3. Collision avoidance in emergency cases for self-driving cars
Prof. Jonathan May
Area of Research: Natural Language Processing
1. Cross-Lingual Information Retrieval, Information Extraction, and Machine Translation in low-resource languages - We use transfer learning, language universals, and related language information plus new, less data-hungry models to build state of the art NLP systems when we have little to no supervised data apart from a few over-studied languages.
2. Creative dialogue generation over email to combat phishing attacks - We try to stop phishing by intercepting attempts using an agent that pretends to be a phisher’s intended victim.
Prof. Kristina Lerman
1. Scientific collaboration network analysis - Scientific collaborations underpin most of scientific progress and innovation. In the last few years bibliographic data sets became available that allow us to study how these collaborations form and evolve. No prior experience with network analysis is required. Python and experience with scientific computing (Matlab, scikit learn packages) is preferred.
2. The data science of poverty - Understanding the macroeconomic underpinnings of poverty is complicated by interactions between various explanatory variables. We are developing machine learning methods to unbias variables to remove the impact of potential confounders (race or education). Such fair analysis promises to better explain relationships between different demographic factors and poverty-related outcomes. Interns should be proficient in basic statistics and python. We will download and analyze a variety of data sets related to poverty. This is an opportunity to learn how to analyze heterogeneous big data.
Prof. Mayank Kejriwal
1. Social Media Sensing: Social media like Twitter is a valuable source of crowdsourced data that can help us understand situations on the ground well before a formal organization (such as a news broadcaster) disseminates information on it. During, and in the aftermath of, natural disasters, such as the Kerala floods in India or the 2015 earthquake in Nepal, accurate and semi-automatic techniques for sensing 'signals' from social media streams, including urgent needs, is an important problem that can be used to avert tragedies in a timely fashion. In this project, we look to define, model and build such social media sensors on existing disaster Twitter datasets. Techniques must be adaptable (to multiple disasters) and robust (able to deal with irrelevant data), while requiring little to no training data.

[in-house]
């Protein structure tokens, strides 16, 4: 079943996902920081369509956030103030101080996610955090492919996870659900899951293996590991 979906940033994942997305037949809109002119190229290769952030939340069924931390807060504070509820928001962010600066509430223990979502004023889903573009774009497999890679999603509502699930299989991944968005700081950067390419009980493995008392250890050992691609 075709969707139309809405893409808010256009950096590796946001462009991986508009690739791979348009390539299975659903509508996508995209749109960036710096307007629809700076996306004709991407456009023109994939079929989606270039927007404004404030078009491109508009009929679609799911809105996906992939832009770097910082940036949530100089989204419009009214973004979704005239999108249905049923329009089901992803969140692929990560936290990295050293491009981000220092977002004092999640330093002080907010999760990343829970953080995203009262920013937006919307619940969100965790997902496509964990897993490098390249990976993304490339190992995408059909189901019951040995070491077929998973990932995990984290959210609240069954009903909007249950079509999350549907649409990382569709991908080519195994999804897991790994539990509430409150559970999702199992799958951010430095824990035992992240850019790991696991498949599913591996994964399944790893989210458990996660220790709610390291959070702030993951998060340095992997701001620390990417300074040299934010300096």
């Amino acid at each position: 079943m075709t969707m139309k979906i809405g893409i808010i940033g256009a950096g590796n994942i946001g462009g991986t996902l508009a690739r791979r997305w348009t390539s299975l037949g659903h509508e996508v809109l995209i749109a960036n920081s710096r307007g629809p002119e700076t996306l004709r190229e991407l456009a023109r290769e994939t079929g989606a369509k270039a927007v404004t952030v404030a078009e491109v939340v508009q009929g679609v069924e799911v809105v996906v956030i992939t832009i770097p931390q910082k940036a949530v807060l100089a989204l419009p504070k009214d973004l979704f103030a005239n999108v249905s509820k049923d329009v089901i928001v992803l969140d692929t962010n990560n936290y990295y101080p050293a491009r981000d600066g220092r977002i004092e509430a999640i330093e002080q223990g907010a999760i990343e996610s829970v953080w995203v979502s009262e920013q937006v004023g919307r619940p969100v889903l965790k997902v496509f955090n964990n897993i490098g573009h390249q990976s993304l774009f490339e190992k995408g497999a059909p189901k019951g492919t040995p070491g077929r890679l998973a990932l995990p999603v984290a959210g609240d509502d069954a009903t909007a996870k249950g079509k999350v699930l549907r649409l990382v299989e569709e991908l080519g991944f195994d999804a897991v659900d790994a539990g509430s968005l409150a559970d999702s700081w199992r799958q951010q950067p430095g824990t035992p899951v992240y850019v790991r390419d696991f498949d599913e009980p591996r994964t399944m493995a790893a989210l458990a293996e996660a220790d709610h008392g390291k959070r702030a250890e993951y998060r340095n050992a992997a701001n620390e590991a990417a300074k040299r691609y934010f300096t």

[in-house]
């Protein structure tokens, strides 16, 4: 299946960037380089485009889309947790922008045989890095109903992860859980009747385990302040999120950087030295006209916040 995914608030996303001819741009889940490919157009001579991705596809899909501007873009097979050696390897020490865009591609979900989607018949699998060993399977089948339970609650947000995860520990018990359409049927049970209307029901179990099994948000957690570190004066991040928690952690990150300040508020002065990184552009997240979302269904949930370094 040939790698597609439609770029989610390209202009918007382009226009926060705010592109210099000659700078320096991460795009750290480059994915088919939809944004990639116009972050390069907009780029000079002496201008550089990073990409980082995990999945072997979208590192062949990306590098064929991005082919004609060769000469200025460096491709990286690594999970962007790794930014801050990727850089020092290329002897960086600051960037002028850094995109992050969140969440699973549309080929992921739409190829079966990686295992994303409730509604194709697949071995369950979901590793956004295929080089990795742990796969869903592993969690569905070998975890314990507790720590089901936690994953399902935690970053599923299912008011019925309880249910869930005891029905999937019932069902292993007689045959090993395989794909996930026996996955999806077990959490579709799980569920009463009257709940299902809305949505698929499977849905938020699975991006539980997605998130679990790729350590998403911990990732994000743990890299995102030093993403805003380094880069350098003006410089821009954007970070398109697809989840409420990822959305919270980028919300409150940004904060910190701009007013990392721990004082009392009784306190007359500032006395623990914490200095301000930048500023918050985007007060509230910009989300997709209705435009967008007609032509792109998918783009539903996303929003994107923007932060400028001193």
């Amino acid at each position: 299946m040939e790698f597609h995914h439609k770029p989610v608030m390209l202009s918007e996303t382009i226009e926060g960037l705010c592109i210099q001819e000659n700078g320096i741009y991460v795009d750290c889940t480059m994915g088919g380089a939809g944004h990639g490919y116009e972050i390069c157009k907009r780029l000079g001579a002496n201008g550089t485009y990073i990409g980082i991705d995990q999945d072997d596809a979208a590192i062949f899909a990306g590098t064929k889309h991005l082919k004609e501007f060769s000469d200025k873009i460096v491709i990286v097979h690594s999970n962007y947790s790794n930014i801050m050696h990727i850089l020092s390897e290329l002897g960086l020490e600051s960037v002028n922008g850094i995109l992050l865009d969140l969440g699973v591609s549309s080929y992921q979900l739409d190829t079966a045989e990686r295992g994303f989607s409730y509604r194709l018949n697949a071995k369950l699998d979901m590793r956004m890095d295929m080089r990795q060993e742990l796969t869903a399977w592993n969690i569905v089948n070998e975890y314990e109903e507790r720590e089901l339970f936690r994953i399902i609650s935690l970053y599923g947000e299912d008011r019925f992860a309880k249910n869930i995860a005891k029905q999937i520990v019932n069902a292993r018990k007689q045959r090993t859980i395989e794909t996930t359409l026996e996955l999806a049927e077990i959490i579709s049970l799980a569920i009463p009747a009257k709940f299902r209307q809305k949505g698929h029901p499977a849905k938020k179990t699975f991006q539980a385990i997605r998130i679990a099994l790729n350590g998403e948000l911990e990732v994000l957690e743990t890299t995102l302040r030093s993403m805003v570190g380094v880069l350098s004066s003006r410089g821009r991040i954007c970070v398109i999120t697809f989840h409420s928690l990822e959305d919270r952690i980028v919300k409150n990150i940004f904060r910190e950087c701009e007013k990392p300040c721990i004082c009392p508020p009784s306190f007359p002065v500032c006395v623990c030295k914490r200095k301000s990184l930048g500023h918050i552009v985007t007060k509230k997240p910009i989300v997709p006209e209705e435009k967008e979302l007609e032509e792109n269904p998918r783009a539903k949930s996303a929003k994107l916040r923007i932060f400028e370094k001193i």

2. Devising and Evaluating Large-scale Twitter Embeddings: Word embeddings (like GloVE and fastText) and graph embeddings (node2vec, DeepWalk) have become very popular paradigms in machine learning for unsupervised representation learning over myriad datasets. In the real world, data is often not words, documents or graphs, but heterogeneous data that is a mix of all three. Embedding such datasets, of which Twitter is a good example, is not only challenging from an algorithmic standpoint, but also difficult to precisely evaluate. This project seeks to learn multiple kinds of embeddings over heterogeneous, large-scale Twitter corpora, and to devise appropriate means of evaluating these embeddings. The research agenda draws on both engineering and scientific principles.
Prof. Jayakanth Ravichandran
Areas of Research: Electronic and photonic materials and devices for emerging applications
1. Negative capacitance for emerging electronics: This project will involve the design, fabrication and device characterization of heterostructure gate dielectrics showing the negative capacitance effect for use in high mobility field effect transistors for logic and memory applications. There can be a theory component for the project too.
2. Phase change oscillator for neuromorphic applications: This project will leverage metal-to-insulator phase change to achieve high frequency electrical oscillators with small footprint and low power. This device will enable highly scaled neuromorphic circuits. Both theory and experimental studies will be carried out.
3. Development of giant linear and nonlinear photonic materials: This project will develop new linear